There’s recently been a great deal of news and even hysteria about foreign investors pushing up our housing prices so today I’d like to sort out the truth from the trivia
There’s no question that Australian housing has always been attractive to foreign investors due to its high returns and lack of price volatility, but the regulations managed by the Foreign Investment Review Board (FIRB) ensure that foreign purchasers can only buy new or off the plan properties.
This limitation is designed to ease the housing shortage squeeze while reducing competition for existing homes.
Last financial year’s biggest spenders were Chinese and Canadian buyers who purchased around $11 billion worth of residential property, making up a huge slice of the $17 billion total.
Chinese investment grew by over 40% but what effect is this huge investment having on Australian housing prices?
Let’s look at some critical facts.
Firstly, the issue is not about the volume, as the value of all foreign purchases was less than 6% of the total value of residential property sales in 2012/13.
Secondly it’s not about the trend either, as the total value of overseas purchases actually dropped by 15% or $3 billion last financial year compared to the year before with big falls from Malaysia, Singapore, the UK and USA.
To understand the impact of foreign investment on Aussie property prices we need to understand how this market operates.
The FIRB regulations restrict foreign purchases to new dwellings but there is no restriction on the percentage of foreign ownership in new unit developments, as long as the properties are promoted to local buyers as well as off shore.
This encourages developers to promote and sell large scale inner urban high density units off the plan to potential overseas buyers through local media advertising, seminars and agents.
These are sold on the basis of potential investor demand rather than actual renter demand and have rental guarantees in place ensuring investor security for several years regardless of the actual trends in rental demand that may transpire.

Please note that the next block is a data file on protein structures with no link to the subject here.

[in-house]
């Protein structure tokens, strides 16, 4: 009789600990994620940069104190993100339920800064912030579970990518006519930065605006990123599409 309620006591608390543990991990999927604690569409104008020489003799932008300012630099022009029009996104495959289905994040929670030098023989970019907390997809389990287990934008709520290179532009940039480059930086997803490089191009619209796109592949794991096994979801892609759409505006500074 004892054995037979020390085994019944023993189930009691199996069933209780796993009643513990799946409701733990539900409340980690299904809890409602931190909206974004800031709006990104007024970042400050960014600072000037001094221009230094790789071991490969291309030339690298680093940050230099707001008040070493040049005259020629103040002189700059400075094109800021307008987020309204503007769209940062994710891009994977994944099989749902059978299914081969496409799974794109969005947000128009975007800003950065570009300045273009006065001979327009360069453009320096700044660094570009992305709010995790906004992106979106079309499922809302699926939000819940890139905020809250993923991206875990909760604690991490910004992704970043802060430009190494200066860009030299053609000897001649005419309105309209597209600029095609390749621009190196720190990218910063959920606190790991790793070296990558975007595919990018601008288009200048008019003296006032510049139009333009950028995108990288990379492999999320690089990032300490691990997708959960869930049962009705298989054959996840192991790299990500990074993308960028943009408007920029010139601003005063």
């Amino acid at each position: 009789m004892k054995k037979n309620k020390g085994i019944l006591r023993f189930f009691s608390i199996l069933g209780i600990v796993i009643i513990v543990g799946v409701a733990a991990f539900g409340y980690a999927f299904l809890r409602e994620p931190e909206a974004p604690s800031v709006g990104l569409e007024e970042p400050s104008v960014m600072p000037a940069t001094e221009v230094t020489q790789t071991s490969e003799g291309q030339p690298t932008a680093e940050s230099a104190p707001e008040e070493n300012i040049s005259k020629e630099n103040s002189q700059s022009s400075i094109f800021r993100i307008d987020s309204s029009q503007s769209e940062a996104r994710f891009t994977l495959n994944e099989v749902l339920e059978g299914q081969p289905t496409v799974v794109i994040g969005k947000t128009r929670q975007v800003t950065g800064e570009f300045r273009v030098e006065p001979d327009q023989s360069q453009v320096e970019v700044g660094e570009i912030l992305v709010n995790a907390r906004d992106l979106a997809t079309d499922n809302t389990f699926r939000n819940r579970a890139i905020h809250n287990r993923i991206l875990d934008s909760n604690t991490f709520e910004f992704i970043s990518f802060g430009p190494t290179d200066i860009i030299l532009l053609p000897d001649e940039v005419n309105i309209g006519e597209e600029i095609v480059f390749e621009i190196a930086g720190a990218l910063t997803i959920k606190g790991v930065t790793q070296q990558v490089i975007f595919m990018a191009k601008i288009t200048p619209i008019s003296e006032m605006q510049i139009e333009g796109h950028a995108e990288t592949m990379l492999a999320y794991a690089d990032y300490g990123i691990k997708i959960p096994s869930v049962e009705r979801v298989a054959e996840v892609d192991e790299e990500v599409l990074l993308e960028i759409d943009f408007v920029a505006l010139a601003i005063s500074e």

Even as the housing shortage worsens in most capital city locations, the opposite occurs where these projects are concentrated. It can take up to two years for off the plan developments to be completed and the scenario is set for massive hidden oversupplies to build up while more are approved and sold off the plan to investors.
This sequence of events unfolded in the Gold Coast high rise unit market following the GFC and more recently the inner Melbourne unit market as the rental guarantees finally expired and hundreds of rental vacancies occurred at the same time in the same locations, resulting in savage asking rent falls.
This was accompanied by more rental stock pouring onto the market as units sold off the plan years before were completed and advertised for rent. Desperate overseas investors tried to sell their vacant investment properties and prices started to tumble.
In fact, it could be argued that the historically low unit prices on the Gold Coast and falling prices in Melbourne’s inner unit market are a direct result of too many overseas investors and not enough renters.
No one is to blame for this situation – developers naturally market to the expected demand from buyers, many of whom are overseas investors who have no idea of the expected demand for tenants.
As always, in localities where most properties are investor owned, the ultimate cause of price changes is the relationship of rental demand to supply.
This often leads to much higher price and rent volatility in inner urban high rise unit markets than in other areas of our housing market and it’s the reason that the value of property purchases made by investors from Malaysia, Singapore, the UK and USA fell by half last financial year.
Source: FIRB Annual Report 2012-2013
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